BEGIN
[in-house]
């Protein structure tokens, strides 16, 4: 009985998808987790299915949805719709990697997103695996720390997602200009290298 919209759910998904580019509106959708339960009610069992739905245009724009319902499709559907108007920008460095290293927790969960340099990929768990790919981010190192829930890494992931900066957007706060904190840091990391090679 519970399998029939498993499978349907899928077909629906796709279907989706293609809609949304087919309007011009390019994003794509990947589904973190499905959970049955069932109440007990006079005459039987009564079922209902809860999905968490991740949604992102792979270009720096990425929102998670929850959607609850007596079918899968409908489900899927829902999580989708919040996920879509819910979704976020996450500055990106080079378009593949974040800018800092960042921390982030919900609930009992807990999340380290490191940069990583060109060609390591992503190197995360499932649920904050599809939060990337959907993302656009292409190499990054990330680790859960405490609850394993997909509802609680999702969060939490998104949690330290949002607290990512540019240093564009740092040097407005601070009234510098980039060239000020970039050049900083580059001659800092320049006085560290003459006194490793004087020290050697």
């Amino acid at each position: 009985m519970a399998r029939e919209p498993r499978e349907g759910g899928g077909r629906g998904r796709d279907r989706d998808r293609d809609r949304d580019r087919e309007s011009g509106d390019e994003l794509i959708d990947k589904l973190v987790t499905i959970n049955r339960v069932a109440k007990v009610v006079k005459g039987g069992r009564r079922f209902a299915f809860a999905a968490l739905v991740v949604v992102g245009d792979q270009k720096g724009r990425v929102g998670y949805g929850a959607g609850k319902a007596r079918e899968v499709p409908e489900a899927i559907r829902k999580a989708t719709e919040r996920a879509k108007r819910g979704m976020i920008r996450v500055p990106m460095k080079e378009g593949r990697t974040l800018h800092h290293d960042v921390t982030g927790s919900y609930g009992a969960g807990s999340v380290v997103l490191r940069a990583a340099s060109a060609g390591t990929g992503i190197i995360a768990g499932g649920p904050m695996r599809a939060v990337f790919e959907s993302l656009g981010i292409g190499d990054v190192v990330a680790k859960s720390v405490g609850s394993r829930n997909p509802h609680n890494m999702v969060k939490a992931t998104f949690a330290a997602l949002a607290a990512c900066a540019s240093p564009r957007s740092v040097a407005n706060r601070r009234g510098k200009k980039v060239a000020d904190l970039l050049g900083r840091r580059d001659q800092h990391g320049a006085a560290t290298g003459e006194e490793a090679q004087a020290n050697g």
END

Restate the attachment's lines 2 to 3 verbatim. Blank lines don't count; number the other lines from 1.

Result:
């Protein structure tokens, strides 16, 4: 009985998808987790299915949805719709990697997103695996720390997602200009290298 919209759910998904580019509106959708339960009610069992739905245009724009319902499709559907108007920008460095290293927790969960340099990929768990790919981010190192829930890494992931900066957007706060904190840091990391090679 519970399998029939498993499978349907899928077909629906796709279907989706293609809609949304087919309007011009390019994003794509990947589904973190499905959970049955069932109440007990006079005459039987009564079922209902809860999905968490991740949604992102792979270009720096990425929102998670929850959607609850007596079918899968409908489900899927829902999580989708919040996920879509819910979704976020996450500055990106080079378009593949974040800018800092960042921390982030919900609930009992807990999340380290490191940069990583060109060609390591992503190197995360499932649920904050599809939060990337959907993302656009292409190499990054990330680790859960405490609850394993997909509802609680999702969060939490998104949690330290949002607290990512540019240093564009740092040097407005601070009234510098980039060239000020970039050049900083580059001659800092320049006085560290003459006194490793004087020290050697």
């Amino acid at each position: 009985m519970a399998r029939e919209p498993r499978e349907g759910g899928g077909r629906g998904r796709d279907r989706d998808r293609d809609r949304d580019r087919e309007s011009g509106d390019e994003l794509i959708d990947k589904l973190v987790t499905i959970n049955r339960v069932a109440k007990v009610v006079k005459g039987g069992r009564r079922f209902a299915f809860a999905a968490l739905v991740v949604v992102g245009d792979q270009k720096g724009r990425v929102g998670y949805g929850a959607g609850k319902a007596r079918e899968v499709p409908e489900a899927i559907r829902k999580a989708t719709e919040r996920a879509k108007r819910g979704m976020i920008r996450v500055p990106m460095k080079e378009g593949r990697t974040l800018h800092h290293d960042v921390t982030g927790s919900y609930g009992a969960g807990s999340v380290v997103l490191r940069a990583a340099s060109a060609g390591t990929g992503i190197i995360a768990g499932g649920p904050m695996r599809a939060v990337f790919e959907s993302l656009g981010i292409g190499d990054v190192v990330a680790k859960s720390v405490g609850s394993r829930n997909p509802h609680n890494m999702v969060k939490a992931t998104f949690a330290a997602l949002a607290a990512c900066a540019s240093p564009r957007s740092v040097a407005n706060r601070r009234g510098k200009k980039v060239a000020d904190l970039l050049g900083r840091r580059d001659q800092h990391g320049a006085a560290t290298g003459e006194e490793a090679q004087a020290n050697g």